Eights Around Pylons


  • Consists of a figure eight pattern at a pivotal altitude as two points, or pylons are used as references for turns [Figure 1]
    • Involves flying downwind between the pylons and upwind outside of the pylons
  • Develops the ability to maneuver the airplane accurately, while dividing your attention between the flight path and the selected points on the ground
  • Most advanced and most difficult of the low altitude flight training maneuvers
  • Should not be introduced until the student has a complete grasp on fundamentals (Rectangular Course, S-Turns, Turns Around a Point)
  • Perfects the knowledge of the effect of angle of bank on radius of turn
  • Demonstrate how wind affects the path of the airplane over the ground
  • To gain experience in the visualization of the results of planning before the execution of the maneuver
  • Trains the student to think and plan ahead of the airplane

All procedures here are GENERALIZED for learning.
Fly the maneuver in accordance with the Pilot Operating Handbook (POH)
and/or current Standard Operating Procedures (SOPs)

C-172S Procedure:

  1. Determine wind direction
    • This is important for the entry heading and reference point
  2. Commence a clearing turn looking for traffic and ground obstructions
  3. Select 2 reference points in an area where an emergency landing can be made if necessary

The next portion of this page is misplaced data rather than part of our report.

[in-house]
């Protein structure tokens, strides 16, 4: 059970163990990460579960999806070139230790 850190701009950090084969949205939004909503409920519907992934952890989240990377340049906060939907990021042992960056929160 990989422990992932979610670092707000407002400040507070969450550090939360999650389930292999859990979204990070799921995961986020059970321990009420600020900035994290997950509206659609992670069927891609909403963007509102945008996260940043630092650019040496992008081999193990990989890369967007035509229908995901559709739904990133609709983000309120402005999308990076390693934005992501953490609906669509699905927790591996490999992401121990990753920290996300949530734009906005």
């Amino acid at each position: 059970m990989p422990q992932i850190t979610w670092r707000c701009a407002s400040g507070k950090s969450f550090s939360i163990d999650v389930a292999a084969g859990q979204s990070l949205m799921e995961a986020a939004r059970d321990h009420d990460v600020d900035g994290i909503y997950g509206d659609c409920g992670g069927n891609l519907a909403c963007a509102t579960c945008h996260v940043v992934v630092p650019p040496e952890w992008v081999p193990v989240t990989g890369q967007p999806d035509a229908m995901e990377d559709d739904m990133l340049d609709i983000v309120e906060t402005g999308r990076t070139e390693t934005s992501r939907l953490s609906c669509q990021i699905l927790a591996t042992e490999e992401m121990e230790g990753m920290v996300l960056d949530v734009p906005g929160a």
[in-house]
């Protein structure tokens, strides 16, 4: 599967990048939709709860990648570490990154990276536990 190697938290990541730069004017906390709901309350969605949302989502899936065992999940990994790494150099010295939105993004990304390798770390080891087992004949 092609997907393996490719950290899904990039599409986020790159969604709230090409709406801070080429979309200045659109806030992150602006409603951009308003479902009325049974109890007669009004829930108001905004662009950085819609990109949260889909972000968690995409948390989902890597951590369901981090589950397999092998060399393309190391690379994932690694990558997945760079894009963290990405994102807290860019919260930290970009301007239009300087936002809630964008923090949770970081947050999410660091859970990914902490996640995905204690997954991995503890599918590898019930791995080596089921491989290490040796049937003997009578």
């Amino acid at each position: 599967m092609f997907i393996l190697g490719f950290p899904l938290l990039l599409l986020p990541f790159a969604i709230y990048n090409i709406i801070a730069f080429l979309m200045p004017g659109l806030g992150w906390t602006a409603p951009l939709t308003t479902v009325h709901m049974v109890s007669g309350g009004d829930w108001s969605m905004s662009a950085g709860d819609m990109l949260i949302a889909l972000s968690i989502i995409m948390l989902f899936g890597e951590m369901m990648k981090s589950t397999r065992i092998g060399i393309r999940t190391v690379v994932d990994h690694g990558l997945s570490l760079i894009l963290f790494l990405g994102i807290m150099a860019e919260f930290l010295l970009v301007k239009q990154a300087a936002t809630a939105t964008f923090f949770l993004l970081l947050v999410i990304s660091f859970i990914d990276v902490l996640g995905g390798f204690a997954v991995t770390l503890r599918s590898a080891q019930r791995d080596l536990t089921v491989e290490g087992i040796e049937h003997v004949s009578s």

• The pylons selected should be on a line 90° to the direction of the wind and should be in an area away from communities, livestock, or groups of people, to avoid possible annoyance or hazards to others
  4. Establish and maintain 100 KIAS (approx. 2200 RPM) and 1,000' AGL
  5. Enter the maneuver on a downwind heading when passing between the pylons
  6. Abeam the first point, roll into a 30° to 40° angle
    • The distance between the pylons and the wind velocity will determine the initial angle of bank required to maintain a constant radius from the pylons during each turn
    • Steepest banks will be required just after entry and just before roll-out from each turn as ground speed is highest with the tailwind
    • The bank will shallow as you continue through the 180° point where it will be the shallowest, gradually increasing
  7. Perform the second turn
    • the roll-out from each turn must be completed on the proper heading with sufficient wind correction angle to ensure that after brief straight-and-level flight, the airplane will arrive at the point where a turn of the same radius can be made around the other pylon
    • The straight-and-level flight segments must be tangent to both circular patterns
  8. Depart the maneuver on the entry heading
  9. Complete cruise checklist

Eights Around Pylons
Figure 1: Airplane Flying Handbook, Eights Around Pylons

Common Errors:

  • Failure to adequately clear the area
  • Poor choice of pylons
  • Improper entry to the maneuver
  • Incorrect initial bank
  • Skidding or slipping turns
  • Excessive gain or loss of altitude
  • Over concentration on the pylon and failure to observe traffic
  • Not entering the pylon turns into the wind
  • Failure to roll out of turns on proper heading
  • Failure to assume a heading when flying between pylons that will compensate sufficiently for drift
  • Failure to time the bank so that the turn entry is completed with the pylon in position
  • Abrupt control usage
  • Loss of orientation

Practical Test Standards: